NOTE Several of these problems refer back to problems in module 1. If you have not yet completed module 1 for any reason, we suggest you devote this week to completing module 1, and then complete this module later.
The purpose of this problem is to introduce some advantages of using a modelling language by taking a look at AMPL, which is a modelling language for linear programming (LP), including integer linear programming. With this language we can descibe an optimization problem in a convenient way. The basic elements are still the same: variables, objective function and constraints, but a richer syntax is offered to make it easy to describe and modify also large problems. When you have descibed your optimization problem in AMPL, the AMPL system can translate your description into a raw linear programming format suitable for input to standard optimization solvers. That is all it does.
Look at the following two source files which AMPL takes as input:
How many variables and constraints does the LP problem being defined in these two files have?
AMPL can give its output in several different formats. Here is the output produced by the above source files in MPS and LP formats, two standard formats for represeting LP problems:
Discuss and compare these alternatives:
Here are some links for detailed information and documentation about the systems and formats referred to in this question:
A much studied area in artificial intelligence has been knowledge representation, i.e. how to conveniently model facts, rules and procedures that are more complicated than what can be stored in an ordinary database, and which are maybe not so trivial to program from scratch. In this problem we will look at some small examples of rule based expert systems written for the CLIPS expert system tool.
The purpose of this problem is to show how knowledge can be encoded in a rule based expert system, where the basic idea is to encode knowledge as a set of IF.. THEN.. production rules.
Look at this example source file for CLIPS. Try to understand as much you can of the file, and summarize your findings. How did the makers of CLIPS solve this problem: How do you model knowledge (facts and rules) in a form that can be processed by computer?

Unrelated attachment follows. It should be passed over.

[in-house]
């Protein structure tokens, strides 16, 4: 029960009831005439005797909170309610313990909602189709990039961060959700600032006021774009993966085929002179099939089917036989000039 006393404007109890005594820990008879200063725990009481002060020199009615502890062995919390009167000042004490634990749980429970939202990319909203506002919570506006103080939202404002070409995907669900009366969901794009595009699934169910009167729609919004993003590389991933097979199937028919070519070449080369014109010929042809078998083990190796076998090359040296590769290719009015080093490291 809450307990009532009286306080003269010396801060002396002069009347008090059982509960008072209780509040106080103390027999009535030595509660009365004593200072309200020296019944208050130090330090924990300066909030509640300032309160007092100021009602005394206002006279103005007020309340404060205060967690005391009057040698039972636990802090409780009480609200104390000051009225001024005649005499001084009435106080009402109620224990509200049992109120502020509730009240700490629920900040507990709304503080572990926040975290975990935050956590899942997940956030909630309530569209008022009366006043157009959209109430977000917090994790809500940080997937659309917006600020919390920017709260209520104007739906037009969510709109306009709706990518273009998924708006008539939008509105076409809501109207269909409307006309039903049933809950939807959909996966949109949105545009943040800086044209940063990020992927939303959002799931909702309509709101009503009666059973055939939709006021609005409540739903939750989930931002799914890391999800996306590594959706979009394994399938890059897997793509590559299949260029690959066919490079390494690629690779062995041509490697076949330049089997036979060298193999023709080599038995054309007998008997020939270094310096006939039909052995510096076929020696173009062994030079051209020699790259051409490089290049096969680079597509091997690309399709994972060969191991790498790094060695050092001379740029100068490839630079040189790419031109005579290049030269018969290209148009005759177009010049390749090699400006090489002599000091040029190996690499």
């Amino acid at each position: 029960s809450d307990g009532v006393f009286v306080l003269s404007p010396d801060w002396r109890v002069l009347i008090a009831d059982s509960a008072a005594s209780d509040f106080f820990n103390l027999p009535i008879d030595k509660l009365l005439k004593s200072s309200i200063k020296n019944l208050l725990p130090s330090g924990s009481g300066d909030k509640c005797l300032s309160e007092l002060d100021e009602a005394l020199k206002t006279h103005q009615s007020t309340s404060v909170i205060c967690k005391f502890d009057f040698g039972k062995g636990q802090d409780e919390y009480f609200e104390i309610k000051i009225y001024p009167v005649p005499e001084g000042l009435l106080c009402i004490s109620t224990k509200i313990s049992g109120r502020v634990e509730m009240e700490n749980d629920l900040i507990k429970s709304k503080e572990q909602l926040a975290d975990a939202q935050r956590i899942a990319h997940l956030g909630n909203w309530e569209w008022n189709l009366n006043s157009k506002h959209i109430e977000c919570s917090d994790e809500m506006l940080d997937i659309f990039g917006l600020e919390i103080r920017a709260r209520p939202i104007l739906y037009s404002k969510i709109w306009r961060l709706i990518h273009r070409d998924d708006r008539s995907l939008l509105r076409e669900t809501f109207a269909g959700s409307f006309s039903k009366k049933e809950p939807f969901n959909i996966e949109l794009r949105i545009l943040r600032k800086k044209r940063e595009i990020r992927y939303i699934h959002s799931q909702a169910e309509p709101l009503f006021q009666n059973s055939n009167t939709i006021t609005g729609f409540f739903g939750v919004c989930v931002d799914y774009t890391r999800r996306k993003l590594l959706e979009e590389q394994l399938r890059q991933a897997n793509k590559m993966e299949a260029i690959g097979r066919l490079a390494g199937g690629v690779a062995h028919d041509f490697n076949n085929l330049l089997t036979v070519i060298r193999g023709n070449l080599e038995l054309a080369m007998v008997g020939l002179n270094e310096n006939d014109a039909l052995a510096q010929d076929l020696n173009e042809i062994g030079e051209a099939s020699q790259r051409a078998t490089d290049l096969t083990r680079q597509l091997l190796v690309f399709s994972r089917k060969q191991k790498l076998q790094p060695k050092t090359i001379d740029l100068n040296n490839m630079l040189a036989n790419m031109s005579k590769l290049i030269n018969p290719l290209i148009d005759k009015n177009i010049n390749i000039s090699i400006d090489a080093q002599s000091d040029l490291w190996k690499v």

When thinking about this problem, consider the following questions in order of importance:
Here is a sample transcript (input and output) of a session with CLIPS using this source file:
CLIPS> (run) The Engine Diagnosis Expert System Does the engine start (yes/no)? yes Does the engine run normally (yes/no)? no Is the engine sluggish (yes/no)? yes Suggested Repair: Clean the fuel line.
Here are some links for more information about CLIPS:
This problem goes into more depth with the issues discussed in the Bicycle Braking Problem in module 1, in particular part (a) of that problem.
Assume that we wish to model life expectancy based on a database of 1000 randomly selected deceased people. For each individual 50 different attributes have been collected such as certain diseases, diseases of ancestors, weight, length, living habits, education, type of work, living location etc. The question is about finding a function predicting the life expectancy of an arbitrary person.
This problem sheds a little more light on the purpose of the "surprise" function from the first module. Recall the formula for the amount of information we receive when we learn that something with probability p has happened. (If you do not recall this formula, please ask a supervisor.)
We are reading a binary file, one bit at a time. Suppose that, each time, the probability that the next bit is a one is p1, and the probability that it is a zero is p0 = 1-p1. Let I(p1) be the expected (average) amount of information carried by a bit in the file.
Find a formula for I(p1). What is the value of this function for p1 = 0.0, 0.1, 0.5, 0.9, 1.0? Plot the function.
Person A wants to avoid person B, who insists on meeting A at lunchtime. At the university there are two restaurants, a regular one (dining time 20 min), and a fancy one (dining time 50 min). For simplicity, we assume that, at 12.00 each day, A and B each choose a restaurant and go to lunch; they never choose not to eat, and they do not change their choice of restaurant that day.
What strategy should A use to choose a restaurant in order to minimize the time spent with B? What strategy should B use to maximize the amount of time spent with A? If they both choose the optimal strategy, how much time do they spend together per day on average?
Hint: Spend some time thinking about the problem intuitively before you start trying to solve it mathematically.